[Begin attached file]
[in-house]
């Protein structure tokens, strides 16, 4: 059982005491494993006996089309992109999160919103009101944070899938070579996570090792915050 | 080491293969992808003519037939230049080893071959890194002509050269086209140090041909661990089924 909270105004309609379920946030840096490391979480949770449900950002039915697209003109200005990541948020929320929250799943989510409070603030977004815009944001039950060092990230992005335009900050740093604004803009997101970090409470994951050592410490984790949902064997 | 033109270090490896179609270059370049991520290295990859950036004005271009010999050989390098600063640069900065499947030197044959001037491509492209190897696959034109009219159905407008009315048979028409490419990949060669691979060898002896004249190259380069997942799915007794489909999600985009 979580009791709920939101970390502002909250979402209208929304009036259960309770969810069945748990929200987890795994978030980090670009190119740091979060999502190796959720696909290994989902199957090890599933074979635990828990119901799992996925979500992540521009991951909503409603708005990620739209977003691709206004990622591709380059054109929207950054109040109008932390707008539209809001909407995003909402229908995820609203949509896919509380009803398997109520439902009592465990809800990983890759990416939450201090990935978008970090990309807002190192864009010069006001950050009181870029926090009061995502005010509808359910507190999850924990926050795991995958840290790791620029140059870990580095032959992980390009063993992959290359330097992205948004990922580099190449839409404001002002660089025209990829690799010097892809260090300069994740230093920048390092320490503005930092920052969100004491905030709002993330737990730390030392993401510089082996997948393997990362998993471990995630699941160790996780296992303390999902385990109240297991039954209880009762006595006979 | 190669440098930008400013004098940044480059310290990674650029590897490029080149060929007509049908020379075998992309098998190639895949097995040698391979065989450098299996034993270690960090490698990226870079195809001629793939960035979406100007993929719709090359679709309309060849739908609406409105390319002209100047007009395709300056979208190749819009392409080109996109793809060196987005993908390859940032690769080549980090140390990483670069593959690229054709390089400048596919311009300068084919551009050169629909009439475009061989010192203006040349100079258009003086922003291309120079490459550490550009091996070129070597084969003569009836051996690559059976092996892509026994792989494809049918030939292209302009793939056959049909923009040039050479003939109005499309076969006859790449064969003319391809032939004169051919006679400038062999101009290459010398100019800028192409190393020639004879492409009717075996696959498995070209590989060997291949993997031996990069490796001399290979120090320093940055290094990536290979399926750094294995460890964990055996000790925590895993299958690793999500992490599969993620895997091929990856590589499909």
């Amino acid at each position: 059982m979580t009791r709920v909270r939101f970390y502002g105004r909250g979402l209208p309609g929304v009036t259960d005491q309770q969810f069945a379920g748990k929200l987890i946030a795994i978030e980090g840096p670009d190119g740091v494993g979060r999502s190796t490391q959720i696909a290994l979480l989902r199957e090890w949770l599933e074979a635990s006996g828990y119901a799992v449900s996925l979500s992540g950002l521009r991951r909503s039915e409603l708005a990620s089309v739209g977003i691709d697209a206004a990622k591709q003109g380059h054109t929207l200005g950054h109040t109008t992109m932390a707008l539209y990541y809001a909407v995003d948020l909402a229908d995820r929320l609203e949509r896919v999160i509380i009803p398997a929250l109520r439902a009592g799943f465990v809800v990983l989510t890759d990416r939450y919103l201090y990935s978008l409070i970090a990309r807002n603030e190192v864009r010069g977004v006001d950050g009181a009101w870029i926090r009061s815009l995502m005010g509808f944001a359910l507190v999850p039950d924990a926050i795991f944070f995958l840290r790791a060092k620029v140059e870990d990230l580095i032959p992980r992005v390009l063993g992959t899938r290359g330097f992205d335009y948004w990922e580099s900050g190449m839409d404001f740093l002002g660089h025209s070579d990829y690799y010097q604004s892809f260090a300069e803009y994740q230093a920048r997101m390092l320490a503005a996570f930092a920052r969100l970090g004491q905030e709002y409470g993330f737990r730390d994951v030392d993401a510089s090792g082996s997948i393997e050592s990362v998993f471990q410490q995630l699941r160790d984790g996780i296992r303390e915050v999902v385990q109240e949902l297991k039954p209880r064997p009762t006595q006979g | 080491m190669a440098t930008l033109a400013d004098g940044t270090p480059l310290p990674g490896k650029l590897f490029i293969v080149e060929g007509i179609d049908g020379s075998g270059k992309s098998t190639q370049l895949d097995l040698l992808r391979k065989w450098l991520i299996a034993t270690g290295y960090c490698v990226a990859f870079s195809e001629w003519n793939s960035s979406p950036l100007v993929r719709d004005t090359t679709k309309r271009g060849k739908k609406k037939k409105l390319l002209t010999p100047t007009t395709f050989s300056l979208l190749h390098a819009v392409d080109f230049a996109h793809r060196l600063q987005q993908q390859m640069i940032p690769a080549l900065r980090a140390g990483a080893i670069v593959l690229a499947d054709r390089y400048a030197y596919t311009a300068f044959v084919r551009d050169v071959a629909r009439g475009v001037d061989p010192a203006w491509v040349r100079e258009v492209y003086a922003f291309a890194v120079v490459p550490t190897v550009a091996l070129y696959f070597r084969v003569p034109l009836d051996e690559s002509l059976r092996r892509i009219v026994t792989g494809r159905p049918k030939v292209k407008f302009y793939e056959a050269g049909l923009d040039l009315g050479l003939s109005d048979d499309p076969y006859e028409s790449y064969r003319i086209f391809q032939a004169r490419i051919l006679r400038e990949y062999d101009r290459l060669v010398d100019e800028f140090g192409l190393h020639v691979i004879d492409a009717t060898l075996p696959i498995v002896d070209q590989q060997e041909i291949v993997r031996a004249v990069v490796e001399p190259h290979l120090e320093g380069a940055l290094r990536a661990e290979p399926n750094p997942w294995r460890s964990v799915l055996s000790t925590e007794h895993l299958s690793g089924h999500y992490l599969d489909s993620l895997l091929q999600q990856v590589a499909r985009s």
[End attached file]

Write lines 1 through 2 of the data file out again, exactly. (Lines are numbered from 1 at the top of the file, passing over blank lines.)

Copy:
[in-house]
């Protein structure tokens, strides 16, 4: 059982005491494993006996089309992109999160919103009101944070899938070579996570090792915050 | 080491293969992808003519037939230049080893071959890194002509050269086209140090041909661990089924 909270105004309609379920946030840096490391979480949770449900950002039915697209003109200005990541948020929320929250799943989510409070603030977004815009944001039950060092990230992005335009900050740093604004803009997101970090409470994951050592410490984790949902064997 | 033109270090490896179609270059370049991520290295990859950036004005271009010999050989390098600063640069900065499947030197044959001037491509492209190897696959034109009219159905407008009315048979028409490419990949060669691979060898002896004249190259380069997942799915007794489909999600985009 979580009791709920939101970390502002909250979402209208929304009036259960309770969810069945748990929200987890795994978030980090670009190119740091979060999502190796959720696909290994989902199957090890599933074979635990828990119901799992996925979500992540521009991951909503409603708005990620739209977003691709206004990622591709380059054109929207950054109040109008932390707008539209809001909407995003909402229908995820609203949509896919509380009803398997109520439902009592465990809800990983890759990416939450201090990935978008970090990309807002190192864009010069006001950050009181870029926090009061995502005010509808359910507190999850924990926050795991995958840290790791620029140059870990580095032959992980390009063993992959290359330097992205948004990922580099190449839409404001002002660089025209990829690799010097892809260090300069994740230093920048390092320490503005930092920052969100004491905030709002993330737990730390030392993401510089082996997948393997990362998993471990995630699941160790996780296992303390999902385990109240297991039954209880009762006595006979 | 190669440098930008400013004098940044480059310290990674650029590897490029080149060929007509049908020379075998992309098998190639895949097995040698391979065989450098299996034993270690960090490698990226870079195809001629793939960035979406100007993929719709090359679709309309060849739908609406409105390319002209100047007009395709300056979208190749819009392409080109996109793809060196987005993908390859940032690769080549980090140390990483670069593959690229054709390089400048596919311009300068084919551009050169629909009439475009061989010192203006040349100079258009003086922003291309120079490459550490550009091996070129070597084969003569009836051996690559059976092996892509026994792989494809049918030939292209302009793939056959049909923009040039050479003939109005499309076969006859790449064969003319391809032939004169051919006679400038062999101009290459010398100019800028192409190393020639004879492409009717075996696959498995070209590989060997291949993997031996990069490796001399290979120090320093940055290094990536290979399926750094294995460890964990055996000790925590895993299958690793999500992490599969993620895997091929990856590589499909």